Year of Award
Master of Business Administration (MBA)
College of Business & Professional Studies
qualified, housing, loans, rehabilitation, credit
This paper studies the tax credits and their effect on corporations investing in low- to moderate-income communities. The low-income housing tax credit was enacted by Congress as part of the Tax Reform Act of 1986. The tax credit was permanently extended by the Revenue Reconciliation Act of 1993. This has been a very hot issue for providing housing for low- to moderate-income individuals. I would like to propose by my thesis that low-income housing tax credits are a major factor in a corporation's decision to invest in low-income housing. The tax credits offer an incentive for investors who build, rehabilitate or acquire low-income residential housing property. The investor may receive up to 70 percent of the cost of construction for qualified buildings. The tax credit reduces the amount of the investor's taxes because the investor can claim depreciation losses which also reduce the taxes. If an investor decides to invest in low- to moderate-housing communities, this is a way of reducing the tax obligation while also doing good for the community. However, critics argue that providing low-income housing for the needy may be more detrimental than beneficial to a community. They cite that low-income housing units decrease the property values within a neighborhood and increase the occurrence of crime.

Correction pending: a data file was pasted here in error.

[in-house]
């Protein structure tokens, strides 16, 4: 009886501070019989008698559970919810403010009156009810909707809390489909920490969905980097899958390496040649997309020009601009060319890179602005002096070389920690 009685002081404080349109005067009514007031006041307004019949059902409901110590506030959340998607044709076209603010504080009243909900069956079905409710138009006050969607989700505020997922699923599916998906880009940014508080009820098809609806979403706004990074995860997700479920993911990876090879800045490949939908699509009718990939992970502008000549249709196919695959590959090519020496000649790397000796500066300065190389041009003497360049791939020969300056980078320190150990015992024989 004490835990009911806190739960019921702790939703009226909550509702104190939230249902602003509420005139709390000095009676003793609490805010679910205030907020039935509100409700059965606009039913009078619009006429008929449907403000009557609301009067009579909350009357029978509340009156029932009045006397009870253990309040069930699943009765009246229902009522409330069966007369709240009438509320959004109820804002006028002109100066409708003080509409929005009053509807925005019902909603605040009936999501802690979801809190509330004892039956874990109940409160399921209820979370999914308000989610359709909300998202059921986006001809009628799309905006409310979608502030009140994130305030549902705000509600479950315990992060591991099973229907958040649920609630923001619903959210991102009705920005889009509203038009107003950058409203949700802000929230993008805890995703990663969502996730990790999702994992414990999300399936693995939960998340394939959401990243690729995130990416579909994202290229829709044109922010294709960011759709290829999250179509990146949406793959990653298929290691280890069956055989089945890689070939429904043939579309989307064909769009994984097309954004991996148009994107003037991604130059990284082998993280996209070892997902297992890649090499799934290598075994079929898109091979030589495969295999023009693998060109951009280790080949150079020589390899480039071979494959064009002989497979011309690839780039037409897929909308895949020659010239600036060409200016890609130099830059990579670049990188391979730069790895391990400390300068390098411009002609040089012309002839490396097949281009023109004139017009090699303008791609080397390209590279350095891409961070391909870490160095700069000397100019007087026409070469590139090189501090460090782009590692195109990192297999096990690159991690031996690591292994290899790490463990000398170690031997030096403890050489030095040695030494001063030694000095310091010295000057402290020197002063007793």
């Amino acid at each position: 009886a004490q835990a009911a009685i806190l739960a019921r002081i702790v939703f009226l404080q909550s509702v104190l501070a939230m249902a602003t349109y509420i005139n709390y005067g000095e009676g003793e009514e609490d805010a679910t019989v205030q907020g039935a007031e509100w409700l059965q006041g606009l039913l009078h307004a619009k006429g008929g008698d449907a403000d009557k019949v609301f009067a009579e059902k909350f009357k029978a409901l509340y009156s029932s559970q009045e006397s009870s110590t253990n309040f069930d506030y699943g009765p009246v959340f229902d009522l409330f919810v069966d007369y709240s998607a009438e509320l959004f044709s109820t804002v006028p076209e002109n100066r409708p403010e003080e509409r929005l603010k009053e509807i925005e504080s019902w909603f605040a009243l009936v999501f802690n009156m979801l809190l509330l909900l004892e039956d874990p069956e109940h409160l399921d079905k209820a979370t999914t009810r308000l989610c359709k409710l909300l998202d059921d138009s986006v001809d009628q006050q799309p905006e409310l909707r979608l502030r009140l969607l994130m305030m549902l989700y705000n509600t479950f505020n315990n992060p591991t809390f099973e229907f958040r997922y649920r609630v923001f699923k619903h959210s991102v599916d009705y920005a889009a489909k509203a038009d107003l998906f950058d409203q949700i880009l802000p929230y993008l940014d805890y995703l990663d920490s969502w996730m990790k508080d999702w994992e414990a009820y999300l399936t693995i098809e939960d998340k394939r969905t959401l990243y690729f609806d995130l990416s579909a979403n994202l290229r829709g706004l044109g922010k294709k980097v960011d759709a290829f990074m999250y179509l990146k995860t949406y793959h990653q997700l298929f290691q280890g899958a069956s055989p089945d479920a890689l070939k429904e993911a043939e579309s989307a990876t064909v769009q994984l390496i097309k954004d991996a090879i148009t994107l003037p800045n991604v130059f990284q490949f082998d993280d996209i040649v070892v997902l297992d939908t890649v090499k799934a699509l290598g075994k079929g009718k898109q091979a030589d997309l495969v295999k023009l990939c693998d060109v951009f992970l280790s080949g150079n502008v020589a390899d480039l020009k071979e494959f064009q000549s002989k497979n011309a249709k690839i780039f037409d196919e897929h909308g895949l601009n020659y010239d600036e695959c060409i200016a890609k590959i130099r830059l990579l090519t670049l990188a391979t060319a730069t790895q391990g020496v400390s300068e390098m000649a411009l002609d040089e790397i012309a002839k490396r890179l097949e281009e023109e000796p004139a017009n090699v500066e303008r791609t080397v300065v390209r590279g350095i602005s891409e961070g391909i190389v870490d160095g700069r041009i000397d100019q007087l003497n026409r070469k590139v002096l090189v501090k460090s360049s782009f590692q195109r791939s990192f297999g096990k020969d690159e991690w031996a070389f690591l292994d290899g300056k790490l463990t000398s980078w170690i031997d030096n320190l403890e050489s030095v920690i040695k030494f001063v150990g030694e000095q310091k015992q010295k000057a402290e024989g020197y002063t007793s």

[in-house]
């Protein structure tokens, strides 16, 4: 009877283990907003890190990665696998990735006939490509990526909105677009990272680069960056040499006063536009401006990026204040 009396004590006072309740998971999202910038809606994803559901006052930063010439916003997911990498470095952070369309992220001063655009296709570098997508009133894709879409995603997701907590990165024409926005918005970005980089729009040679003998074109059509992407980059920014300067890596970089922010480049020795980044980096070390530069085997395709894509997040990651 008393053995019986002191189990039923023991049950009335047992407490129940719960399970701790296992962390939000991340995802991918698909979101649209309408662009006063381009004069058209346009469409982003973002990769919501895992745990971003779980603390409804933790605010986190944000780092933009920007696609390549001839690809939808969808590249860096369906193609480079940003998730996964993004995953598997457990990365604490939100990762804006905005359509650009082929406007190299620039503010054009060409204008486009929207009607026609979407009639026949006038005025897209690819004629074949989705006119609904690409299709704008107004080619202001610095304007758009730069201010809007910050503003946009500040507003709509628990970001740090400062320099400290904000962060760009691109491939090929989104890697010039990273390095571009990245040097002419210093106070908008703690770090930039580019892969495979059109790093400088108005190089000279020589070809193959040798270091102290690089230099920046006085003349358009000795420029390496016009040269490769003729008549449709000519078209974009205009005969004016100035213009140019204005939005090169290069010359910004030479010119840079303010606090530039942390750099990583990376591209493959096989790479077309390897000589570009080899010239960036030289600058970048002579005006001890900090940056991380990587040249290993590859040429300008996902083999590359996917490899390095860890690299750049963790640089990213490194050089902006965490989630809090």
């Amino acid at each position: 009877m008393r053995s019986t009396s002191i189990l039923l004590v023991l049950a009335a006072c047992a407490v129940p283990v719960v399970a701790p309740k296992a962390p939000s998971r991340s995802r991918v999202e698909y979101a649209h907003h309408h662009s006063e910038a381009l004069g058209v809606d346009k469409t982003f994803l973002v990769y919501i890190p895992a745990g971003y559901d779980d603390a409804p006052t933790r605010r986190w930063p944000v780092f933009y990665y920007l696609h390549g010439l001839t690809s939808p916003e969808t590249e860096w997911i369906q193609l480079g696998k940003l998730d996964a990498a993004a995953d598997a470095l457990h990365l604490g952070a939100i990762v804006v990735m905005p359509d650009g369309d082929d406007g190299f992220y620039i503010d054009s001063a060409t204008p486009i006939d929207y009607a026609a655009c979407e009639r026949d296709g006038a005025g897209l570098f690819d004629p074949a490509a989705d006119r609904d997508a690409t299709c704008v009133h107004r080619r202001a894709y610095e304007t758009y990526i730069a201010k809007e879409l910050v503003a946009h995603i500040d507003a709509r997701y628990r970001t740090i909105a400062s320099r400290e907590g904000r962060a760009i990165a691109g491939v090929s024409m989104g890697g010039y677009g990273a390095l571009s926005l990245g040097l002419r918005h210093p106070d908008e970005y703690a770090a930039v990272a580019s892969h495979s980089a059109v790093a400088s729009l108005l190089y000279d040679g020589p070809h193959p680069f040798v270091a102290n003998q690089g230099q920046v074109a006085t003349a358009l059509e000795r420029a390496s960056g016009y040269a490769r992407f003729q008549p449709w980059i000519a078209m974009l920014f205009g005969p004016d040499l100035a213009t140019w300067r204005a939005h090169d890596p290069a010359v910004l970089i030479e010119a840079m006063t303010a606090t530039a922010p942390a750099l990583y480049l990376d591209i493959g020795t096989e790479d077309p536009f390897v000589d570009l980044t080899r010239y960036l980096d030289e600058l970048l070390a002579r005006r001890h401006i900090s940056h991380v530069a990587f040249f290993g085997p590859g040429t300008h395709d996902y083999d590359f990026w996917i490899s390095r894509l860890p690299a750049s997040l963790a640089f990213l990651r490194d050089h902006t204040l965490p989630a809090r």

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Paige, Tonja Evette, "Tax Credits and Their Effect on Corporations Investment in Low to Moderate Income Communities" (1994). Theses, Dissertations, and Capstone Projects. 200.
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